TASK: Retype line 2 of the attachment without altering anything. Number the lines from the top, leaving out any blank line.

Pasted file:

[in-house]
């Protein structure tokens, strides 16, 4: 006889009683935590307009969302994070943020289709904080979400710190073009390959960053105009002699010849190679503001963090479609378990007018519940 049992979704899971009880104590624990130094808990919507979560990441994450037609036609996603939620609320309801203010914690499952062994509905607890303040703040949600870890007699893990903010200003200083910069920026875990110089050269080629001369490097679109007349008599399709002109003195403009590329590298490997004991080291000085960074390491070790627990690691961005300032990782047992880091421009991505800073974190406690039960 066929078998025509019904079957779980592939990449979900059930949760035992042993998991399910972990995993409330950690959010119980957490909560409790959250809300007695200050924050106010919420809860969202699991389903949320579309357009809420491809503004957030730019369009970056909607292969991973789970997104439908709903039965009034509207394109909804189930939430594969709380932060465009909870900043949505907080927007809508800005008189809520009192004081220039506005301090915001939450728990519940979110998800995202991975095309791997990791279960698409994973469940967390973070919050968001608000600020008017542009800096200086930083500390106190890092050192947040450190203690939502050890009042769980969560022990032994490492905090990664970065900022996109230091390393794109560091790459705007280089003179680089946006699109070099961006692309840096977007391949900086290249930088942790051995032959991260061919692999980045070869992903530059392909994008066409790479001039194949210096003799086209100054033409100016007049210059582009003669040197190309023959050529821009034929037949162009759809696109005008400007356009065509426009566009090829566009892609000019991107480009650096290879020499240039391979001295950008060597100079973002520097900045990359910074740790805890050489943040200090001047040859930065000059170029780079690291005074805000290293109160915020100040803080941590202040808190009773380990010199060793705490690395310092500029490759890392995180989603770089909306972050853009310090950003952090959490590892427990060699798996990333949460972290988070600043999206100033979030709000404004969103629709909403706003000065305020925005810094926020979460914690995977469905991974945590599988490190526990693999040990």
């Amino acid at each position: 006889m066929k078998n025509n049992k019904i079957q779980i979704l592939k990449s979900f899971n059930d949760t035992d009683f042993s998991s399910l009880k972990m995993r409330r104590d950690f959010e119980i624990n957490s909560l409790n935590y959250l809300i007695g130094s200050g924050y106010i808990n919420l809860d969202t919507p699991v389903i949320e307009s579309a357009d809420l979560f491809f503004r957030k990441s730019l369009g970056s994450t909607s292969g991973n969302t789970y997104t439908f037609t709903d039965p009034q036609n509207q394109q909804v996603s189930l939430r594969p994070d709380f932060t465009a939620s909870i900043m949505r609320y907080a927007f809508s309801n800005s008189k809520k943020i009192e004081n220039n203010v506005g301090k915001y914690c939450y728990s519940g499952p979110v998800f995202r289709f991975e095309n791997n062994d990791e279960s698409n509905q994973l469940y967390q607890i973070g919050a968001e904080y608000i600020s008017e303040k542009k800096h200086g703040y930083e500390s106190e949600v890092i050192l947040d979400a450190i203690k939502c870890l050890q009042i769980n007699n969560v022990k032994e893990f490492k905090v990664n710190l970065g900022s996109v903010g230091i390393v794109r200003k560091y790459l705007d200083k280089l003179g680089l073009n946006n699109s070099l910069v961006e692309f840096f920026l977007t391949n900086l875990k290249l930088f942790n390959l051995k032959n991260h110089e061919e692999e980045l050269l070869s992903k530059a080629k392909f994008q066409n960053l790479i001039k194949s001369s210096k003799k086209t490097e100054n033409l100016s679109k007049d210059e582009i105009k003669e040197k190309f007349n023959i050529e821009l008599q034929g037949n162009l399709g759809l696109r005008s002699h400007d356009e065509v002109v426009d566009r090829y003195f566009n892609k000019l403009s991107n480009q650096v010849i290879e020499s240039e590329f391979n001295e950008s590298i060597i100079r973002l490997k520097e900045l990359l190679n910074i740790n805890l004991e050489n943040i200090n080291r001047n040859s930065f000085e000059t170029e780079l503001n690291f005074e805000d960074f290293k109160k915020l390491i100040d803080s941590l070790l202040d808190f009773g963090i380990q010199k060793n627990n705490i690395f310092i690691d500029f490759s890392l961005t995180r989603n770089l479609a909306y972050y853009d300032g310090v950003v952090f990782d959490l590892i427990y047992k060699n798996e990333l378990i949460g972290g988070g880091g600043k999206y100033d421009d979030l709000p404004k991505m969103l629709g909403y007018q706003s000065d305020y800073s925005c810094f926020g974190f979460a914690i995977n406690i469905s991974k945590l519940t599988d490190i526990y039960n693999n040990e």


């Protein structure tokens, strides 16, 4: 006889009683935590307009969302994070943020289709904080979400710190073009390959960053105009002699010849190679503001963090479609378990007018519940 049992979704899971009880104590624990130094808990919507979560990441994450037609036609996603939620609320309801203010914690499952062994509905607890303040703040949600870890007699893990903010200003200083910069920026875990110089050269080629001369490097679109007349008599399709002109003195403009590329590298490997004991080291000085960074390491070790627990690691961005300032990782047992880091421009991505800073974190406690039960 066929078998025509019904079957779980592939990449979900059930949760035992042993998991399910972990995993409330950690959010119980957490909560409790959250809300007695200050924050106010919420809860969202699991389903949320579309357009809420491809503004957030730019369009970056909607292969991973789970997104439908709903039965009034509207394109909804189930939430594969709380932060465009909870900043949505907080927007809508800005008189809520009192004081220039506005301090915001939450728990519940979110998800995202991975095309791997990791279960698409994973469940967390973070919050968001608000600020008017542009800096200086930083500390106190890092050192947040450190203690939502050890009042769980969560022990032994490492905090990664970065900022996109230091390393794109560091790459705007280089003179680089946006699109070099961006692309840096977007391949900086290249930088942790051995032959991260061919692999980045070869992903530059392909994008066409790479001039194949210096003799086209100054033409100016007049210059582009003669040197190309023959050529821009034929037949162009759809696109005008400007356009065509426009566009090829566009892609000019991107480009650096290879020499240039391979001295950008060597100079973002520097900045990359910074740790805890050489943040200090001047040859930065000059170029780079690291005074805000290293109160915020100040803080941590202040808190009773380990010199060793705490690395310092500029490759890392995180989603770089909306972050853009310090950003952090959490590892427990060699798996990333949460972290988070600043999206100033979030709000404004969103629709909403706003000065305020925005810094926020979460914690995977469905991974945590599988490190526990693999040990």